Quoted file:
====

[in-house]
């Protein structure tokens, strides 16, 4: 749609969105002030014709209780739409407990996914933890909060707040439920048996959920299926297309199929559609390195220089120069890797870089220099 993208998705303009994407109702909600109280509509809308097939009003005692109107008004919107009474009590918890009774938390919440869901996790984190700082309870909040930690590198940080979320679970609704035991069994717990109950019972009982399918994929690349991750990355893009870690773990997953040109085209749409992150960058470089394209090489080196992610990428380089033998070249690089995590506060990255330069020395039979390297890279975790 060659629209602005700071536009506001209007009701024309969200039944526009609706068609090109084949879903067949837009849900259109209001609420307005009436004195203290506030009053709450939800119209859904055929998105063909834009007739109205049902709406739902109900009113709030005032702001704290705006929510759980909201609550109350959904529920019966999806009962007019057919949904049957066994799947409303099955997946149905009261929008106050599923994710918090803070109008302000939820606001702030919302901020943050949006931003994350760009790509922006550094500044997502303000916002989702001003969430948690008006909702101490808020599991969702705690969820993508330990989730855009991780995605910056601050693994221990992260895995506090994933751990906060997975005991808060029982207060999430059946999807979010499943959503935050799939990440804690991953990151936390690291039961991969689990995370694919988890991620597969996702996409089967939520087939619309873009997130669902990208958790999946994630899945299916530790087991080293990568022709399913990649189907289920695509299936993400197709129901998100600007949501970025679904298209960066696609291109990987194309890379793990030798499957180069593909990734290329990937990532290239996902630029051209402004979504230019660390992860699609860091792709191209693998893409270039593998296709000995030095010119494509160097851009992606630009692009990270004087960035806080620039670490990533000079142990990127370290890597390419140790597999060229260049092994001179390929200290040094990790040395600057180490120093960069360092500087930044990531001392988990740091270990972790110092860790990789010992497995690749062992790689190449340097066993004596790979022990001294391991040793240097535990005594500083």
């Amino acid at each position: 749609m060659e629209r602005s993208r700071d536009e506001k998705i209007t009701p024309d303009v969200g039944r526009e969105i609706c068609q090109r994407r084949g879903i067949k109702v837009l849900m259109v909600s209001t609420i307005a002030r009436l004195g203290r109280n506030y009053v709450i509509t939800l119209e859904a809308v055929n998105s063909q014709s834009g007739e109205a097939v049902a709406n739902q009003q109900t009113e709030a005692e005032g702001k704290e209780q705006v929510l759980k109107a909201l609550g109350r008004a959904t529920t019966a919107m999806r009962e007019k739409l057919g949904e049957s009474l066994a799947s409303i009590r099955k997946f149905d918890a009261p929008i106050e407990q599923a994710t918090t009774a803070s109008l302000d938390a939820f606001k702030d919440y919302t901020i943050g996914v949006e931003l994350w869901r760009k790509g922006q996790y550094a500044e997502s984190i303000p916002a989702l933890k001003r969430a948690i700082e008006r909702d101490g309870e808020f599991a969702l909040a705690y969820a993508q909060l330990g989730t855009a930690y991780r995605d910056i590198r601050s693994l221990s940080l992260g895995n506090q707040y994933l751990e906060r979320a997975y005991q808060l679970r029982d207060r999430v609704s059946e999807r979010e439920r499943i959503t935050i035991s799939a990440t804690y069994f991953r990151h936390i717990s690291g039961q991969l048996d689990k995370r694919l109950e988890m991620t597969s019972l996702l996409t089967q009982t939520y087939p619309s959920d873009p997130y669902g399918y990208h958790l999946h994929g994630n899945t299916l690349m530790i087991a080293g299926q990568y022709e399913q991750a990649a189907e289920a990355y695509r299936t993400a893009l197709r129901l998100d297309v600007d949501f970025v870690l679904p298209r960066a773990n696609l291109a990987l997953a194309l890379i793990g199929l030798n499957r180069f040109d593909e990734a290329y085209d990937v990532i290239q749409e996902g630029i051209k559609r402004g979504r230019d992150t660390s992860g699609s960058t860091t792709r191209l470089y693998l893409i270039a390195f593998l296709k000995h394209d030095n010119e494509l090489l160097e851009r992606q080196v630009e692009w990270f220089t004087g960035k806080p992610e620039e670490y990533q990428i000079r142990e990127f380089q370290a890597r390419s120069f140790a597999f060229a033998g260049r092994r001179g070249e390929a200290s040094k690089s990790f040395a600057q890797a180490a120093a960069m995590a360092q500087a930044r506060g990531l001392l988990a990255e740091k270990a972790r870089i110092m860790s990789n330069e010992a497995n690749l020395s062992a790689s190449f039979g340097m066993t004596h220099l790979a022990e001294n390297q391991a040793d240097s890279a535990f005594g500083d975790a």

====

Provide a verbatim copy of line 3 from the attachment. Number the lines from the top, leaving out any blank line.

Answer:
């Amino acid at each position: 749609m060659e629209r602005s993208r700071d536009e506001k998705i209007t009701p024309d303009v969200g039944r526009e969105i609706c068609q090109r994407r084949g879903i067949k109702v837009l849900m259109v909600s209001t609420i307005a002030r009436l004195g203290r109280n506030y009053v709450i509509t939800l119209e859904a809308v055929n998105s063909q014709s834009g007739e109205a097939v049902a709406n739902q009003q109900t009113e709030a005692e005032g702001k704290e209780q705006v929510l759980k109107a909201l609550g109350r008004a959904t529920t019966a919107m999806r009962e007019k739409l057919g949904e049957s009474l066994a799947s409303i009590r099955k997946f149905d918890a009261p929008i106050e407990q599923a994710t918090t009774a803070s109008l302000d938390a939820f606001k702030d919440y919302t901020i943050g996914v949006e931003l994350w869901r760009k790509g922006q996790y550094a500044e997502s984190i303000p916002a989702l933890k001003r969430a948690i700082e008006r909702d101490g309870e808020f599991a969702l909040a705690y969820a993508q909060l330990g989730t855009a930690y991780r995605d910056i590198r601050s693994l221990s940080l992260g895995n506090q707040y994933l751990e906060r979320a997975y005991q808060l679970r029982d207060r999430v609704s059946e999807r979010e439920r499943i959503t935050i035991s799939a990440t804690y069994f991953r990151h936390i717990s690291g039961q991969l048996d689990k995370r694919l109950e988890m991620t597969s019972l996702l996409t089967q009982t939520y087939p619309s959920d873009p997130y669902g399918y990208h958790l999946h994929g994630n899945t299916l690349m530790i087991a080293g299926q990568y022709e399913q991750a990649a189907e289920a990355y695509r299936t993400a893009l197709r129901l998100d297309v600007d949501f970025v870690l679904p298209r960066a773990n696609l291109a990987l997953a194309l890379i793990g199929l030798n499957r180069f040109d593909e990734a290329y085209d990937v990532i290239q749409e996902g630029i051209k559609r402004g979504r230019d992150t660390s992860g699609s960058t860091t792709r191209l470089y693998l893409i270039a390195f593998l296709k000995h394209d030095n010119e494509l090489l160097e851009r992606q080196v630009e692009w990270f220089t004087g960035k806080p992610e620039e670490y990533q990428i000079r142990e990127f380089q370290a890597r390419s120069f140790a597999f060229a033998g260049r092994r001179g070249e390929a200290s040094k690089s990790f040395a600057q890797a180490a120093a960069m995590a360092q500087a930044r506060g990531l001392l988990a990255e740091k270990a972790r870089i110092m860790s990789n330069e010992a497995n690749l020395s062992a790689s190449f039979g340097m066993t004596h220099l790979a022990e001294n390297q391991a040793d240097s890279a535990f005594g500083d975790a």